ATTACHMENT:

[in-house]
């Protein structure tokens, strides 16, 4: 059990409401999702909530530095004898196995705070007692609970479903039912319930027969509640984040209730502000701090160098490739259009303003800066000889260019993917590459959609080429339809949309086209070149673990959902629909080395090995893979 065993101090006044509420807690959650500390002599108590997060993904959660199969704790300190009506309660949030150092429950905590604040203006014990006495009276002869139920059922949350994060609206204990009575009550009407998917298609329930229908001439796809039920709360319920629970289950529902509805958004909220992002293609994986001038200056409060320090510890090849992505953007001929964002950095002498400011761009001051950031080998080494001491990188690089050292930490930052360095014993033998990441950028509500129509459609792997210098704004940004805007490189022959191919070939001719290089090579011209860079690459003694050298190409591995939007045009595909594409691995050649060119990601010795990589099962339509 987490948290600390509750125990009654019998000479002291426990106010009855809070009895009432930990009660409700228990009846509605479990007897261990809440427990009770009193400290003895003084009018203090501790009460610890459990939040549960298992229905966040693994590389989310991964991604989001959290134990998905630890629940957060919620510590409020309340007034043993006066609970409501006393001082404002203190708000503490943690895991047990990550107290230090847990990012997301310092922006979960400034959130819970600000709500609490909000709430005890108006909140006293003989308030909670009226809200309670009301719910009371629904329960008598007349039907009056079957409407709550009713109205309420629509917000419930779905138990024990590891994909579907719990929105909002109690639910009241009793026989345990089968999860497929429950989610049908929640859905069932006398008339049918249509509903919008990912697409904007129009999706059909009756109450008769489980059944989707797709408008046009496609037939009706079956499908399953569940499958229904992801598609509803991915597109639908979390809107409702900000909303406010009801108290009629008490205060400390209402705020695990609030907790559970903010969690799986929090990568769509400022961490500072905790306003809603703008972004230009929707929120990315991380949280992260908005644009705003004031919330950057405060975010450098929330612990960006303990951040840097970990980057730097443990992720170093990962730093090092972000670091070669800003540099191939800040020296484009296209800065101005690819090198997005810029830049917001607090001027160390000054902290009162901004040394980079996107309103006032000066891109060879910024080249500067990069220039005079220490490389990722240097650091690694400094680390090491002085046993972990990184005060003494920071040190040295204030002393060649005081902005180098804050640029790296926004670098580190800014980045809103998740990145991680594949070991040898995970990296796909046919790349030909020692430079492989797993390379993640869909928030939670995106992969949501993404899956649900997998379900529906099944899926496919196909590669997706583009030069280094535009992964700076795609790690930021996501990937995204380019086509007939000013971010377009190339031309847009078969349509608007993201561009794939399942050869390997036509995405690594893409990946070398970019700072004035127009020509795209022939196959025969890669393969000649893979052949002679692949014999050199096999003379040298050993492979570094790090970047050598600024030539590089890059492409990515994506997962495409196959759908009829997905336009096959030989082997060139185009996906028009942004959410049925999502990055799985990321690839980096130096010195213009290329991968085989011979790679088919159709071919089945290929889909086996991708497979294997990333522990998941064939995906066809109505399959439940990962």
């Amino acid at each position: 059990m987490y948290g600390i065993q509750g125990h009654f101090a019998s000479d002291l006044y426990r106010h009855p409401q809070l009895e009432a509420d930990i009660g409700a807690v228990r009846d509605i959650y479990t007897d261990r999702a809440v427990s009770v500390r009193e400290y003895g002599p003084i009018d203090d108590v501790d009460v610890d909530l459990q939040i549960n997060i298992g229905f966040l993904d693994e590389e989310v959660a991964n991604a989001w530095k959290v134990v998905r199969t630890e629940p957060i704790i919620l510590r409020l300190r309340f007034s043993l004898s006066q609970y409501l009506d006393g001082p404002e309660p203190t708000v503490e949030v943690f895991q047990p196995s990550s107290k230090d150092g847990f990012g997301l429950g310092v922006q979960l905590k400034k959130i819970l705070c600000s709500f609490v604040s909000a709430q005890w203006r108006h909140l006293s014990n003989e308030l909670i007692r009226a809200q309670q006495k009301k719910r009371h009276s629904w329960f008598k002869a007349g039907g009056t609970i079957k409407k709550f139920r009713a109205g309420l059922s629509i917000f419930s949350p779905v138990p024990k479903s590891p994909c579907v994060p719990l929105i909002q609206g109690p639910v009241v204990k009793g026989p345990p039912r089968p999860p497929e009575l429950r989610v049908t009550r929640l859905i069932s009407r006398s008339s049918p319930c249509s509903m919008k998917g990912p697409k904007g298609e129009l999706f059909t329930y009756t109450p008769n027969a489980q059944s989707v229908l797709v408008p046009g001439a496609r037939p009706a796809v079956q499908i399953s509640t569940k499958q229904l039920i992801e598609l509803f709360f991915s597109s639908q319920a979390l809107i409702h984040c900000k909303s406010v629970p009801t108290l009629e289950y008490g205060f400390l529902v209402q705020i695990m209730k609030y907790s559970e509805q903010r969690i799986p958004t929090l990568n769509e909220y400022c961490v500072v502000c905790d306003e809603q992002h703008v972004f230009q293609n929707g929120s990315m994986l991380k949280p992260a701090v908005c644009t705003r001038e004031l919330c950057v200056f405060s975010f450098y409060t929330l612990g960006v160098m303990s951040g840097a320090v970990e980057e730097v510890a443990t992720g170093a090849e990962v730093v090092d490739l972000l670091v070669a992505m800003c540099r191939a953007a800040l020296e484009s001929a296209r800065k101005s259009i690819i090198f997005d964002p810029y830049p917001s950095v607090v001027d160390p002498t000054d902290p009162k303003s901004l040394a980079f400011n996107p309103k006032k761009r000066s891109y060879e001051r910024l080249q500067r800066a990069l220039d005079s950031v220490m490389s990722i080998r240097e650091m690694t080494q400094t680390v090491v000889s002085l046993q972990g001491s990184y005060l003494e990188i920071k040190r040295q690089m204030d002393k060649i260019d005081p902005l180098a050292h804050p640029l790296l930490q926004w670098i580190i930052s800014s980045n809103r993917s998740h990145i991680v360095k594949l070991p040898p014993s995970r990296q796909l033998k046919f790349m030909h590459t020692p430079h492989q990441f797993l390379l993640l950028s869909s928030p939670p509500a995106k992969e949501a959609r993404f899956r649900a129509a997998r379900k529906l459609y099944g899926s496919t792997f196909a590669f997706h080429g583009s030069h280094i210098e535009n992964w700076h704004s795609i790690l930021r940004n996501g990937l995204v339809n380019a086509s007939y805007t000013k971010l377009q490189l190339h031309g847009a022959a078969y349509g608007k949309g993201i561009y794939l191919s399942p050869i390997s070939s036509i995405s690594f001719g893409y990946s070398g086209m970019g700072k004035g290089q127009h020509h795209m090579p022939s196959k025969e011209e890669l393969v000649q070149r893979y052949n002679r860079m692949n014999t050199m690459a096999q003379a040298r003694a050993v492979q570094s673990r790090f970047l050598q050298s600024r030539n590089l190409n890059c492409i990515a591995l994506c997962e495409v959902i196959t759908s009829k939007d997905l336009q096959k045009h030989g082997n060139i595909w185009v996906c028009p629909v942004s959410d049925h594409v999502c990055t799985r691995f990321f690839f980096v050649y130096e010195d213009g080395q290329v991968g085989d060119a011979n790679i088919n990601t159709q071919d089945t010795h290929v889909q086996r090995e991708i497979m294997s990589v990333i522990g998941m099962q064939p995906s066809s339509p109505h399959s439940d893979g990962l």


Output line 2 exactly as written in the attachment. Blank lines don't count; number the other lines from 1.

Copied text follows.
């Protein structure tokens, strides 16, 4: 059990409401999702909530530095004898196995705070007692609970479903039912319930027969509640984040209730502000701090160098490739259009303003800066000889260019993917590459959609080429339809949309086209070149673990959902629909080395090995893979 065993101090006044509420807690959650500390002599108590997060993904959660199969704790300190009506309660949030150092429950905590604040203006014990006495009276002869139920059922949350994060609206204990009575009550009407998917298609329930229908001439796809039920709360319920629970289950529902509805958004909220992002293609994986001038200056409060320090510890090849992505953007001929964002950095002498400011761009001051950031080998080494001491990188690089050292930490930052360095014993033998990441950028509500129509459609792997210098704004940004805007490189022959191919070939001719290089090579011209860079690459003694050298190409591995939007045009595909594409691995050649060119990601010795990589099962339509 987490948290600390509750125990009654019998000479002291426990106010009855809070009895009432930990009660409700228990009846509605479990007897261990809440427990009770009193400290003895003084009018203090501790009460610890459990939040549960298992229905966040693994590389989310991964991604989001959290134990998905630890629940957060919620510590409020309340007034043993006066609970409501006393001082404002203190708000503490943690895991047990990550107290230090847990990012997301310092922006979960400034959130819970600000709500609490909000709430005890108006909140006293003989308030909670009226809200309670009301719910009371629904329960008598007349039907009056079957409407709550009713109205309420629509917000419930779905138990024990590891994909579907719990929105909002109690639910009241009793026989345990089968999860497929429950989610049908929640859905069932006398008339049918249509509903919008990912697409904007129009999706059909009756109450008769489980059944989707797709408008046009496609037939009706079956499908399953569940499958229904992801598609509803991915597109639908979390809107409702900000909303406010009801108290009629008490205060400390209402705020695990609030907790559970903010969690799986929090990568769509400022961490500072905790306003809603703008972004230009929707929120990315991380949280992260908005644009705003004031919330950057405060975010450098929330612990960006303990951040840097970990980057730097443990992720170093990962730093090092972000670091070669800003540099191939800040020296484009296209800065101005690819090198997005810029830049917001607090001027160390000054902290009162901004040394980079996107309103006032000066891109060879910024080249500067990069220039005079220490490389990722240097650091690694400094680390090491002085046993972990990184005060003494920071040190040295204030002393060649005081902005180098804050640029790296926004670098580190800014980045809103998740990145991680594949070991040898995970990296796909046919790349030909020692430079492989797993390379993640869909928030939670995106992969949501993404899956649900997998379900529906099944899926496919196909590669997706583009030069280094535009992964700076795609790690930021996501990937995204380019086509007939000013971010377009190339031309847009078969349509608007993201561009794939399942050869390997036509995405690594893409990946070398970019700072004035127009020509795209022939196959025969890669393969000649893979052949002679692949014999050199096999003379040298050993492979570094790090970047050598600024030539590089890059492409990515994506997962495409196959759908009829997905336009096959030989082997060139185009996906028009942004959410049925999502990055799985990321690839980096130096010195213009290329991968085989011979790679088919159709071919089945290929889909086996991708497979294997990333522990998941064939995906066809109505399959439940990962």